Franklin County (Maine) Commissioners OK More Money for Communications
FARMINGTON — Franklin County commissioners voted unanimously Wednesday to add $73,200 to the communications budget to improve emergency radio communications in the county.
It brought the proposed communications budget up to $915,480.
The proposed $5.8 million spending package for 2015-16 includes a 3.5 percent pay raise for nonunion employees. Some union employees received more than a 3 percent increase in previously negotiated contracts.
Prior to adding the $73,200, the entire budget was $100,000 over the LD 1 tax cap for the county. Commissioners are looking for ways to reduce the entire budget to get it within the cap. After commissioners finalize their spending plan, it will move to the county Budget Advisory Committee for review. Several members of the panel were in attendance Wednesday.
Commissioners decided to take the proposed nonunion raises and deal with them as a total and made a decision on what the proposed increase in pay will be. So each budget, including the communications budget, is expected to change.
The total amount for the first step for communications improvements is $145,000. After factoring in $62,000 from a 2014 Homeland Security grant that an application will be submitted for and $27,000 in tax-increment financing funds, it brings the amount needed to $73,200.
It is expected that it will take four to five years to build a solid communications infrastructure throughout the county, communications Director Stan Wheeler said.
The entire cost to do all improvements is estimated at $488,000, including going to a radio-over-Internet protocol system throughout the county that would run on fiber-optic cable. The estimate does not factor in any possible increases to the cost of equipment in future years.
Wheeler said in his opinion, it is the county’s responsibility to get emergency communications signals to every town in Franklin County. The county would cover the annual Internet costs and the towns would be responsible for radio base systems they have in place.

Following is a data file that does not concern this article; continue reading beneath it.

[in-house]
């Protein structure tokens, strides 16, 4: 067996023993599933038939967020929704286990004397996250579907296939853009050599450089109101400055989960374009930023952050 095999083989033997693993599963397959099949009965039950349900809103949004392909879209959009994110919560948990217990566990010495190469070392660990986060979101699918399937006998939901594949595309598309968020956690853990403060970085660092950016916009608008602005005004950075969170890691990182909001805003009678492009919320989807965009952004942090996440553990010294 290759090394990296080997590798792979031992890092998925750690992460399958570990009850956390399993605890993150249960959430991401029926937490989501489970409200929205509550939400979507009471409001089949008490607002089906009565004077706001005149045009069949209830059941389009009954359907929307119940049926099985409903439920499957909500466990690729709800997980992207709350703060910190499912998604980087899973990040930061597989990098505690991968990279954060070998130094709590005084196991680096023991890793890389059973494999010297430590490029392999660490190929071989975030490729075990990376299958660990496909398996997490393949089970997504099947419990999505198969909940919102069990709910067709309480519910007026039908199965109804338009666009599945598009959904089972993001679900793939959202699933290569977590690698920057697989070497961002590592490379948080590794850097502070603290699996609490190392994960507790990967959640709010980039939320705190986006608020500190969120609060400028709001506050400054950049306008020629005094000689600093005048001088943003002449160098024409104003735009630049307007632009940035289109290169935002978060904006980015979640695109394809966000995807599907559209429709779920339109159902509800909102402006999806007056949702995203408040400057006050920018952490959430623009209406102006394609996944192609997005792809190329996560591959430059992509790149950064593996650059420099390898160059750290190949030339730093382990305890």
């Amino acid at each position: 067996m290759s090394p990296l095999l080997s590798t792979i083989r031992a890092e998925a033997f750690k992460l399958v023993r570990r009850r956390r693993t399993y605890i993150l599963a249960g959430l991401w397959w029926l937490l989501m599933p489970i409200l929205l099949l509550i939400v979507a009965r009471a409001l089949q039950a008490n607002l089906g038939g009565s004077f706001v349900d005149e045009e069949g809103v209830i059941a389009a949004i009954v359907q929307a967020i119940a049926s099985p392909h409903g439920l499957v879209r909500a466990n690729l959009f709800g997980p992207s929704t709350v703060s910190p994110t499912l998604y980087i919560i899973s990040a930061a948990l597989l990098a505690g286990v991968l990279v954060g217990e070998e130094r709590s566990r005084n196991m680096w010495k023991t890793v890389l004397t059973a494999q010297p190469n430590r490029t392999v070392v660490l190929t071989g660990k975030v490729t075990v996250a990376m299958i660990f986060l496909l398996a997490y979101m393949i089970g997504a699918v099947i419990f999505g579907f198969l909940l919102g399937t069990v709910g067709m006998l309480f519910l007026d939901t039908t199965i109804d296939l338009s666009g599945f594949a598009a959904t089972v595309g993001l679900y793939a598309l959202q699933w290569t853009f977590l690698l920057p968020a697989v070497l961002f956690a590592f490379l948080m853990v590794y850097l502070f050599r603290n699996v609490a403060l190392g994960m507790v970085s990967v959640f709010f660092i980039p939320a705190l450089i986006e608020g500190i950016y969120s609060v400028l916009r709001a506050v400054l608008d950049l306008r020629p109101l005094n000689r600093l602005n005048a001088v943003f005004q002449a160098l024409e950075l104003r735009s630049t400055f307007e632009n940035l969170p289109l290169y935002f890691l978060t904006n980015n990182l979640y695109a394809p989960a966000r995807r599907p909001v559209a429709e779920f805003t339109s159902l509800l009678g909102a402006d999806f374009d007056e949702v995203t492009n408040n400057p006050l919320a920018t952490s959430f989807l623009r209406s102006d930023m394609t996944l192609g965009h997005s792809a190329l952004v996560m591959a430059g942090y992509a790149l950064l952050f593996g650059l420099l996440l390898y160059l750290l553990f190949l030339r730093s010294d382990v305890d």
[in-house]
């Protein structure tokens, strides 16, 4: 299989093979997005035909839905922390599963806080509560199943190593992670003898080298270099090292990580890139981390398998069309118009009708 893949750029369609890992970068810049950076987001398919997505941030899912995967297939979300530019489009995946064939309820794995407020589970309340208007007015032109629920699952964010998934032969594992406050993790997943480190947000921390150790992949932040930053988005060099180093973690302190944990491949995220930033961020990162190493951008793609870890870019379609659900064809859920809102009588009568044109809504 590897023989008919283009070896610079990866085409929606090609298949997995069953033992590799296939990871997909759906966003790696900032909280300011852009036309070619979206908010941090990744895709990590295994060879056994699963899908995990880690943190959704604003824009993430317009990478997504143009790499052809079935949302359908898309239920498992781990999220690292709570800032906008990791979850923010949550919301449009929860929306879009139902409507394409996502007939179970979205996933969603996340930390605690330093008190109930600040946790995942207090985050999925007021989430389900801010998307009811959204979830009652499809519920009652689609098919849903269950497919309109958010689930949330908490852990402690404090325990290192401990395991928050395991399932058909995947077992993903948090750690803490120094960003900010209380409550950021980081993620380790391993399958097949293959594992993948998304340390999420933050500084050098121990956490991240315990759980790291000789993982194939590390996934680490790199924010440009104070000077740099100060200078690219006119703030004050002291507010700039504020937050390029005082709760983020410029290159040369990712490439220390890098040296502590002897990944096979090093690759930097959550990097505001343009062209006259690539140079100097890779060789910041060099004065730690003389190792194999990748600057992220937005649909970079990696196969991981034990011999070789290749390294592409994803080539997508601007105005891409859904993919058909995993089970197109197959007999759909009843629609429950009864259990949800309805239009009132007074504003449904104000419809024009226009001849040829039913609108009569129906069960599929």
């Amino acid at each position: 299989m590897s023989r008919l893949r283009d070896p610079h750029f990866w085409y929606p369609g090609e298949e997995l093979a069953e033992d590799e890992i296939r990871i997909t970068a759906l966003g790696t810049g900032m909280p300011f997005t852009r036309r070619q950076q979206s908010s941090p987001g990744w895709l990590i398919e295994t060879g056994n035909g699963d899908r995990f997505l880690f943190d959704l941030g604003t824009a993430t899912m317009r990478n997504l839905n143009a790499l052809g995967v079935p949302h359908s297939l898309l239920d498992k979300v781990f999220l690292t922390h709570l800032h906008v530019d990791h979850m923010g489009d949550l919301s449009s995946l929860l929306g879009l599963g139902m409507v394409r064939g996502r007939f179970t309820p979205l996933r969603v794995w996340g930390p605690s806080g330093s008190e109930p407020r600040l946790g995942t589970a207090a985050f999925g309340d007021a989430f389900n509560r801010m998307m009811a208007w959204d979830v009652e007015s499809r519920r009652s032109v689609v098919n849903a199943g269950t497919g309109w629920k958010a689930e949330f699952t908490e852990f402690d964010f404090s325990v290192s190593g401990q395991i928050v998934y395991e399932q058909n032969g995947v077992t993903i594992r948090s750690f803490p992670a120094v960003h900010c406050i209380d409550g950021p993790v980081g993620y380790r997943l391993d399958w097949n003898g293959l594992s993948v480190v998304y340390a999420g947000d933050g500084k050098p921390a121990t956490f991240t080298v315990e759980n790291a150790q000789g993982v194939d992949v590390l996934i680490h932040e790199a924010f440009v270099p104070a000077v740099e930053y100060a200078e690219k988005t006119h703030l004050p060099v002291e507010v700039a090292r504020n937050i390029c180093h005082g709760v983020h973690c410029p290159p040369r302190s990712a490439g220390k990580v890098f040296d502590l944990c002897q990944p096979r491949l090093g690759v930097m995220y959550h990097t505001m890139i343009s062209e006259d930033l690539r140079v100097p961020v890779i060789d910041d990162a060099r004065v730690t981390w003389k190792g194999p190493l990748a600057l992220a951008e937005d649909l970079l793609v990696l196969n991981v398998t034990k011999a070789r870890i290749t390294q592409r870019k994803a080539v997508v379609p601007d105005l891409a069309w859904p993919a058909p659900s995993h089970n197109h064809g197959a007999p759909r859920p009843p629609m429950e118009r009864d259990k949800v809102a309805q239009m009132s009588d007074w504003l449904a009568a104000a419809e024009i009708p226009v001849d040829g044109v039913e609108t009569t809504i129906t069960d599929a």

Towns will not have to pay to hook into the radio-over-Internet protocol system, he said.
“My budget request today is not intended to be a band-aid to fix the entire problem. It is a first step,” Wheeler said.
Wilton police Chief Heidi Wilcox told commissioners Tuesday that the Dispatch Advisory Board met with Wheeler several times to go over his proposal and they support it.
The county had a study done of the system and several deficiencies were found. Recommendations have been made to fix them.
“It is a problem for everyone in the county,” Wilcox, a member of the board, said Tuesday. “We are not doing our job to get communications out there. These are basic communication needs.”
Dispatch Advisory Board member Lee Ireland said every resident in the county deserves to know when they reach out to a fire department or police department that they will come, she had said. She also said the proposal for next year’s budget has been cut down to bare essentials.
The project covers upgrading the 10-year console at the dispatch center and upgrading the Mosher Hill site by moving equipment to a nearby tower serving emergency medical services. It also covers putting in radio-over-Internet protocol systems in fire stations in Phillips, Strong and Weld.
Commissioners voted 2-1 to approve the Sheriff’s Office budget of $1.59 million. Commission Chairman Gary McGrane of Jay opposed it. He wanted to eliminate $90,000 for three new cruisers. The cruisers are replaced on a rotating basis.
Sheriff Scott Nichols Sr. stood behind his budget. He said at of the discussions that the only area that could possibly be cut would be the vehicle line.